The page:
Don’t get stuck in the comparison trap

If you compare yourself to other people too often, self-doubt and impostor syndrome can quickly creep up on you. The best way to way to go about things is instead to compare yourself to yourself. See how far you have come. See what you’ve overcome. And see how you’ve kept going, succeeded and grown as a human being.

Get a boost of optimism

Let someone else’s enthusiasm, motivation and constructive optimism flow over to you. Spend 20 minutes with an audiobook, a podcast or a book that gives you that. A quick session can help you shift your self-doubt into optimism and positive self-talk.

3. Challenge your doubts

Your doubts are not the truth

Self-doubts are just your fears made manifest to protect you from loss. Yet the irony is that doubt often makes you lose out on what you may have gained by fearing the attempt. Your doubts are not the truth. Rather they are fear-fuelled stories you create about who you are, what you’re worth and what you’re capable of achieving.

Try positive self-talk

Impostor syndrome often manifests itself as a voice in our heads. It berates us with negative messages like “you’re not smart enough” or “you’re a fraud.” Negative self-talk is a bad habit, and it can heavily influence our stress and anxiety levels.

Change the way you talk to yourself in your head by practicing positive self-talk. Not only can it help you become less stressed and anxious, but it can also help you build the courage to do things that’ll bring you greater rewards.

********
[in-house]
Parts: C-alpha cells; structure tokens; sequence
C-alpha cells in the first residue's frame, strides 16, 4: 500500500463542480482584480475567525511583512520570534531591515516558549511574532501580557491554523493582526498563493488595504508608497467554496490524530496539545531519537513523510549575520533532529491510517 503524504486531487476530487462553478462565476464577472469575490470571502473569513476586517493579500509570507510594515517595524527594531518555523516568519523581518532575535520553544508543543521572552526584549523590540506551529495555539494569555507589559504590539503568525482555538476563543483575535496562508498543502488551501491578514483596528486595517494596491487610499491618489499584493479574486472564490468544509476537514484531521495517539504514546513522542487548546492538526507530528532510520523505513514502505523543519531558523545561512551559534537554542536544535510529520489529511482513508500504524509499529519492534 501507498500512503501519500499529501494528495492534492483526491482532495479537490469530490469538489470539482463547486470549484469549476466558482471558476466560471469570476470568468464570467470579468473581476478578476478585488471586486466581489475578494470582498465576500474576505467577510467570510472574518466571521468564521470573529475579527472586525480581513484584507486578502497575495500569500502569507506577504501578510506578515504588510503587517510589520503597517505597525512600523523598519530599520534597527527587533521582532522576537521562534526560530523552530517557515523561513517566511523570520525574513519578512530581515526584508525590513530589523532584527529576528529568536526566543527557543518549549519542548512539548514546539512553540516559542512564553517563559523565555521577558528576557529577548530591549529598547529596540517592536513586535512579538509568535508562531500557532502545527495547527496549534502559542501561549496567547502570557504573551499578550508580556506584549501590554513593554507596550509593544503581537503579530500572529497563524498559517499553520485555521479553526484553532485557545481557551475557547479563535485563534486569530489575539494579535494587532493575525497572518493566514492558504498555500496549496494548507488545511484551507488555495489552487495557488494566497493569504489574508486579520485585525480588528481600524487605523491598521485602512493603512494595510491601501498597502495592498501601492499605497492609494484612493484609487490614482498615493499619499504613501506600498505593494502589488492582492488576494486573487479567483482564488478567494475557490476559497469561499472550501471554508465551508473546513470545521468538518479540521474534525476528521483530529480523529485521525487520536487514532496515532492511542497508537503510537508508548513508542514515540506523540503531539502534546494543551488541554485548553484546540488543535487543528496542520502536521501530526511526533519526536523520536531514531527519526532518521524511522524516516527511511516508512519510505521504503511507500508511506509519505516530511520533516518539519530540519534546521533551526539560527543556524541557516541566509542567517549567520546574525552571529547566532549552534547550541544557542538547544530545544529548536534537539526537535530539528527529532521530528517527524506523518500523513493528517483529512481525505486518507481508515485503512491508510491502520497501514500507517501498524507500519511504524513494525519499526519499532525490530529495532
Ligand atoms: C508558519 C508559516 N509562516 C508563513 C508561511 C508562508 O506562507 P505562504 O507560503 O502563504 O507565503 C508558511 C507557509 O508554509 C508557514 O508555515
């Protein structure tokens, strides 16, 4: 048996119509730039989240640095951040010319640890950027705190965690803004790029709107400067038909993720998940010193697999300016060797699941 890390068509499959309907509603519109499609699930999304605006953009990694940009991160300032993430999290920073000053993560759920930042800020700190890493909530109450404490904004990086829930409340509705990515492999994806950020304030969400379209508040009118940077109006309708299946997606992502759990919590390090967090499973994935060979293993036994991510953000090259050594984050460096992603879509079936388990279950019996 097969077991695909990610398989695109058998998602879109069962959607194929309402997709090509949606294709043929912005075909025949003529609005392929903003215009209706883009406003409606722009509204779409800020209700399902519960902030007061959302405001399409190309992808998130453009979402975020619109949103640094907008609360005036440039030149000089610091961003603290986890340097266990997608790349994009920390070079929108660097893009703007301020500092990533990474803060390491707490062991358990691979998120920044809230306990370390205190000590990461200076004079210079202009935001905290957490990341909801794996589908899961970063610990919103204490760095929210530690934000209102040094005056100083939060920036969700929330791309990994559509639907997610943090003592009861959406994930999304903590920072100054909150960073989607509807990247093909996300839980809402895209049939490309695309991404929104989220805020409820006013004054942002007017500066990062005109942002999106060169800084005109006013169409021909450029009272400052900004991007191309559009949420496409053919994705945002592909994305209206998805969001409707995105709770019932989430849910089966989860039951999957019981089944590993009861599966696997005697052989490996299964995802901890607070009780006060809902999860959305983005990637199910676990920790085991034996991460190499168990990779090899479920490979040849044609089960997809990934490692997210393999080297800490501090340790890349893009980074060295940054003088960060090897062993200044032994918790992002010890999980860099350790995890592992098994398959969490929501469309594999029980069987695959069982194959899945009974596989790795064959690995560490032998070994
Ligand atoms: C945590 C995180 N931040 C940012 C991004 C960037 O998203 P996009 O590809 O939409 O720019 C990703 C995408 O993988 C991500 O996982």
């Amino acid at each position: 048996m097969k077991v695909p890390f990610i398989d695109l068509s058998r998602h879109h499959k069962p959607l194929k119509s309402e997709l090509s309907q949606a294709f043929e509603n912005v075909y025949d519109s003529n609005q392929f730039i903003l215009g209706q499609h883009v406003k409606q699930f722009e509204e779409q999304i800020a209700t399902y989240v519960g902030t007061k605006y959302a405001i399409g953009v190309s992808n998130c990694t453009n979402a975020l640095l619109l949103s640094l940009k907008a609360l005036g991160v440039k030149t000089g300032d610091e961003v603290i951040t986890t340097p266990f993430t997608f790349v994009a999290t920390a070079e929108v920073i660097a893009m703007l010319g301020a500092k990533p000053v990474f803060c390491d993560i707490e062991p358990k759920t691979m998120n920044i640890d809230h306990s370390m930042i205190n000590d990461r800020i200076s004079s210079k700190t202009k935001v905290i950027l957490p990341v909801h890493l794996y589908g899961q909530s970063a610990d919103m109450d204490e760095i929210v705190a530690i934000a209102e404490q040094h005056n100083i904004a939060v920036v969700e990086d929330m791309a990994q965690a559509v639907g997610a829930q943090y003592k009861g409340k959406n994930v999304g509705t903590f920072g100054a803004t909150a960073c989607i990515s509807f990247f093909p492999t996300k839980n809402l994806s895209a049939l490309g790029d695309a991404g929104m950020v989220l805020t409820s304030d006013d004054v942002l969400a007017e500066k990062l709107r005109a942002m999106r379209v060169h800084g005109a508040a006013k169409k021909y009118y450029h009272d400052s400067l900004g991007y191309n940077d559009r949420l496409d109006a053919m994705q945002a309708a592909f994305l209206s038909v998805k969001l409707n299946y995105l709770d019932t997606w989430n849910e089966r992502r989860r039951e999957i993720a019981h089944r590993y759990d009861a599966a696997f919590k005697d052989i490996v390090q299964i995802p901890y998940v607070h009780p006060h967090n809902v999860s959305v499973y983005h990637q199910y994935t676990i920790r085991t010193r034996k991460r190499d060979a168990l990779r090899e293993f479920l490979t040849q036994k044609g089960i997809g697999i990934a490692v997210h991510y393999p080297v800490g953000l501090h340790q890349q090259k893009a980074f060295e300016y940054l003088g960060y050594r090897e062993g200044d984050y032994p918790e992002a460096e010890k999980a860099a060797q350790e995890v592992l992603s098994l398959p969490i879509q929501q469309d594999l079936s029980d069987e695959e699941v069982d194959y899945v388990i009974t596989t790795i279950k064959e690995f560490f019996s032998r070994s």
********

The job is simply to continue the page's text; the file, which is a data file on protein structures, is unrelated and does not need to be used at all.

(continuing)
First, try to catch yourself whenever you have a negative thought. Then, turn around and challenge your own claim. For example, if you find yourself thinking, “I just got lucky,” challenge that by thinking, “What steps did I take and what work did I put in to get to this point?”

Keep a journal

It is often easier to ease fears and doubts if you have an issue laid out on paper rather than if you try to go through it all in your mind. You may realize after you see your concerns written down, that they may not be as detrimental as you thought they were. This can help to gradually overcome self-doubt.

4. Dare to Act

Self-confidence is the opposite of self-doubt. Confidence is a skill you build through action. Don’t wait until you feel confident to act. Change your behaviour first and allow your confidence to build.

Remember your purpose